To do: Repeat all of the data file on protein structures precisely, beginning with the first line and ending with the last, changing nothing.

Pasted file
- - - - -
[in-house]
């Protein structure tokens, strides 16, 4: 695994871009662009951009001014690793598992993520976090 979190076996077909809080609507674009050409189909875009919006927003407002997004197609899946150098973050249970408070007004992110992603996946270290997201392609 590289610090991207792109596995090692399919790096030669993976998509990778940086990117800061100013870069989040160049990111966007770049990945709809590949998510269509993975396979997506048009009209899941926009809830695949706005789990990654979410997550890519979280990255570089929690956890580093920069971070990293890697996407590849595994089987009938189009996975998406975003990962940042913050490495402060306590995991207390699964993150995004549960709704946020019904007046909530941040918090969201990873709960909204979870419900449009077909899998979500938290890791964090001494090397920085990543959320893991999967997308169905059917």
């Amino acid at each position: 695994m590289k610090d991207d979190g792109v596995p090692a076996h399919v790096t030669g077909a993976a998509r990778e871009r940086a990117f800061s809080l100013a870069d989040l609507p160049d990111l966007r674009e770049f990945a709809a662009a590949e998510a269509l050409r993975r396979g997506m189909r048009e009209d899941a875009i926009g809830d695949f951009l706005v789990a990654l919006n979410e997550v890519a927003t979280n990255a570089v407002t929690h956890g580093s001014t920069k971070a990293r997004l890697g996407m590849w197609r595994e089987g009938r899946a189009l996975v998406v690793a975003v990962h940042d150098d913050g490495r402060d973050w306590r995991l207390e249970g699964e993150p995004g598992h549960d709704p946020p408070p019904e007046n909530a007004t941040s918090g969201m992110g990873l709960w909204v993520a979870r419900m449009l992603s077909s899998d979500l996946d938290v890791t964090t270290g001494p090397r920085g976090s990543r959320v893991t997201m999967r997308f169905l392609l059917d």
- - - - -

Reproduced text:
[in-house]
């Protein structure tokens, strides 16, 4: 695994871009662009951009001014690793598992993520976090 979190076996077909809080609507674009050409189909875009919006927003407002997004197609899946150098973050249970408070007004992110992603996946270290997201392609 590289610090991207792109596995090692399919790096030669993976998509990778940086990117800061100013870069989040160049990111966007770049990945709809590949998510269509993975396979997506048009009209899941926009809830695949706005789990990654979410997550890519979280990255570089929690956890580093920069971070990293890697996407590849595994089987009938189009996975998406975003990962940042913050490495402060306590995991207390699964993150995004549960709704946020019904007046909530941040918090969201990873709960909204979870419900449009077909899998979500938290890791964090001494090397920085990543959320893991999967997308169905059917």
């Amino acid at each position: 695994m590289k610090d991207d979190g792109v596995p090692a076996h399919v790096t030669g077909a993976a998509r990778e871009r940086a990117f800061s809080l100013a870069d989040l609507p160049d990111l966007r674009e770049f990945a709809a662009a590949e998510a269509l050409r993975r396979g997506m189909r048009e009209d899941a875009i926009g809830d695949f951009l706005v789990a990654l919006n979410e997550v890519a927003t979280n990255a570089v407002t929690h956890g580093s001014t920069k971070a990293r997004l890697g996407m590849w197609r595994e089987g009938r899946a189009l996975v998406v690793a975003v990962h940042d150098d913050g490495r402060d973050w306590r995991l207390e249970g699964e993150p995004g598992h549960d709704p946020p408070p019904e007046n909530a007004t941040s918090g969201m992110g990873l709960w909204v993520a979870r419900m449009l992603s077909s899998d979500l996946d938290v890791t964090t270290g001494p090397r920085g976090s990543r959320v893991t997201m999967r997308f169905l392609l059917d």